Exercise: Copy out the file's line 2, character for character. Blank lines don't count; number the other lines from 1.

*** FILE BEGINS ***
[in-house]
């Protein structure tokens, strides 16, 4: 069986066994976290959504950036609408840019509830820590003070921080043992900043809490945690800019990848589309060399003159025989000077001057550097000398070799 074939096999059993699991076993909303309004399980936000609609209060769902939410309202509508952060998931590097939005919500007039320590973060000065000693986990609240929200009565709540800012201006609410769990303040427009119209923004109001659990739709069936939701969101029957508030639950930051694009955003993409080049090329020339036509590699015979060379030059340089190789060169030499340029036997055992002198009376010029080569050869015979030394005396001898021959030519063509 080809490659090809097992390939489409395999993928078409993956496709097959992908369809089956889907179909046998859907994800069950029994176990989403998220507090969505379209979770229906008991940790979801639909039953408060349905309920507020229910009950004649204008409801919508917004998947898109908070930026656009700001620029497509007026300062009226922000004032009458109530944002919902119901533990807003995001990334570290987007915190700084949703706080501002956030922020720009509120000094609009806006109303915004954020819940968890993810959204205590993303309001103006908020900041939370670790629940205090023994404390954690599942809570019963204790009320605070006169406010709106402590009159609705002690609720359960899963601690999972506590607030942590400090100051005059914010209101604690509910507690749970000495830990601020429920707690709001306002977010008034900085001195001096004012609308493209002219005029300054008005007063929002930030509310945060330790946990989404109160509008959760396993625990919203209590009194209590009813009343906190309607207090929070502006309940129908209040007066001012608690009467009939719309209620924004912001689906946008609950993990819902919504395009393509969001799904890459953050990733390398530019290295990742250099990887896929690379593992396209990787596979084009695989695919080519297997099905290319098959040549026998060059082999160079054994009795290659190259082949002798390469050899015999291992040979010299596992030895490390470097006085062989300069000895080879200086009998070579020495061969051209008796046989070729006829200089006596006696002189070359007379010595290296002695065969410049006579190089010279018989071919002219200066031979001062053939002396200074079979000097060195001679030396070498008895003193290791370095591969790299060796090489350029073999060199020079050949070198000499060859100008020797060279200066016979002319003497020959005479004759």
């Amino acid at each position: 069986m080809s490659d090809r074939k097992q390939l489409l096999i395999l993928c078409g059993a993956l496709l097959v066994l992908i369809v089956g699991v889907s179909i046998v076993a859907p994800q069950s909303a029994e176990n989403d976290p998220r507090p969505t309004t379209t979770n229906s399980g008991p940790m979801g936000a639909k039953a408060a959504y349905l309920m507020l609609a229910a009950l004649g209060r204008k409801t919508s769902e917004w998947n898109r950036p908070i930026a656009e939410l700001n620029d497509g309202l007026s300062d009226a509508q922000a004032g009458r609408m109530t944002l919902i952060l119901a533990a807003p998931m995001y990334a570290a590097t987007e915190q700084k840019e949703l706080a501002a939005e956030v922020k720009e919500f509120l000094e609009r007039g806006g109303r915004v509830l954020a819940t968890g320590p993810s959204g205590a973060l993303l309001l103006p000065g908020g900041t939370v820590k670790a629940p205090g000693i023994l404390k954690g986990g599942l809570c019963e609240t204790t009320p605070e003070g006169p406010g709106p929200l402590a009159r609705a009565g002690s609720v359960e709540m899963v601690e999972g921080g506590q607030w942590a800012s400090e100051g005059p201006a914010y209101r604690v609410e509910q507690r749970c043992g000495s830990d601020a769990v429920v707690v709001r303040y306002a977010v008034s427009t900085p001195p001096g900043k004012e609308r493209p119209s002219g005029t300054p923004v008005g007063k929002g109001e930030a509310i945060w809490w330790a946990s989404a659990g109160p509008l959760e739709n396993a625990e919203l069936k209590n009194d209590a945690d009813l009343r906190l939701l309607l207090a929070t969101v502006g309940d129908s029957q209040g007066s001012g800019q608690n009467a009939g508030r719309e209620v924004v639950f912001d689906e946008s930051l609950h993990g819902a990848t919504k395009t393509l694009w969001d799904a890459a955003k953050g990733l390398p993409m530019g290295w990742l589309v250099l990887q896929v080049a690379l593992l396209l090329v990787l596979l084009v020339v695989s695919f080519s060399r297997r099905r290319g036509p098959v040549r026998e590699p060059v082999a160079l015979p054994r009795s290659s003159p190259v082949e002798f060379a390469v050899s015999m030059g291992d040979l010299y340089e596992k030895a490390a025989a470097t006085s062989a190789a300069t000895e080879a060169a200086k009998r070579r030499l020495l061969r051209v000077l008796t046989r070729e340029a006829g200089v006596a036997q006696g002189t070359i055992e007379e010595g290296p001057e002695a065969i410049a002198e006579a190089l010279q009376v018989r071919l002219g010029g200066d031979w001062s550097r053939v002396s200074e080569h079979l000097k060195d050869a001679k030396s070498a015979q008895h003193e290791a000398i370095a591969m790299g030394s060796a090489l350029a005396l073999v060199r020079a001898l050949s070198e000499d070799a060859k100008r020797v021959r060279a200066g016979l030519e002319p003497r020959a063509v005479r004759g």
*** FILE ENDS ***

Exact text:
């Protein structure tokens, strides 16, 4: 069986066994976290959504950036609408840019509830820590003070921080043992900043809490945690800019990848589309060399003159025989000077001057550097000398070799 074939096999059993699991076993909303309004399980936000609609209060769902939410309202509508952060998931590097939005919500007039320590973060000065000693986990609240929200009565709540800012201006609410769990303040427009119209923004109001659990739709069936939701969101029957508030639950930051694009955003993409080049090329020339036509590699015979060379030059340089190789060169030499340029036997055992002198009376010029080569050869015979030394005396001898021959030519063509 080809490659090809097992390939489409395999993928078409993956496709097959992908369809089956889907179909046998859907994800069950029994176990989403998220507090969505379209979770229906008991940790979801639909039953408060349905309920507020229910009950004649204008409801919508917004998947898109908070930026656009700001620029497509007026300062009226922000004032009458109530944002919902119901533990807003995001990334570290987007915190700084949703706080501002956030922020720009509120000094609009806006109303915004954020819940968890993810959204205590993303309001103006908020900041939370670790629940205090023994404390954690599942809570019963204790009320605070006169406010709106402590009159609705002690609720359960899963601690999972506590607030942590400090100051005059914010209101604690509910507690749970000495830990601020429920707690709001306002977010008034900085001195001096004012609308493209002219005029300054008005007063929002930030509310945060330790946990989404109160509008959760396993625990919203209590009194209590009813009343906190309607207090929070502006309940129908209040007066001012608690009467009939719309209620924004912001689906946008609950993990819902919504395009393509969001799904890459953050990733390398530019290295990742250099990887896929690379593992396209990787596979084009695989695919080519297997099905290319098959040549026998060059082999160079054994009795290659190259082949002798390469050899015999291992040979010299596992030895490390470097006085062989300069000895080879200086009998070579020495061969051209008796046989070729006829200089006596006696002189070359007379010595290296002695065969410049006579190089010279018989071919002219200066031979001062053939002396200074079979000097060195001679030396070498008895003193290791370095591969790299060796090489350029073999060199020079050949070198000499060859100008020797060279200066016979002319003497020959005479004759």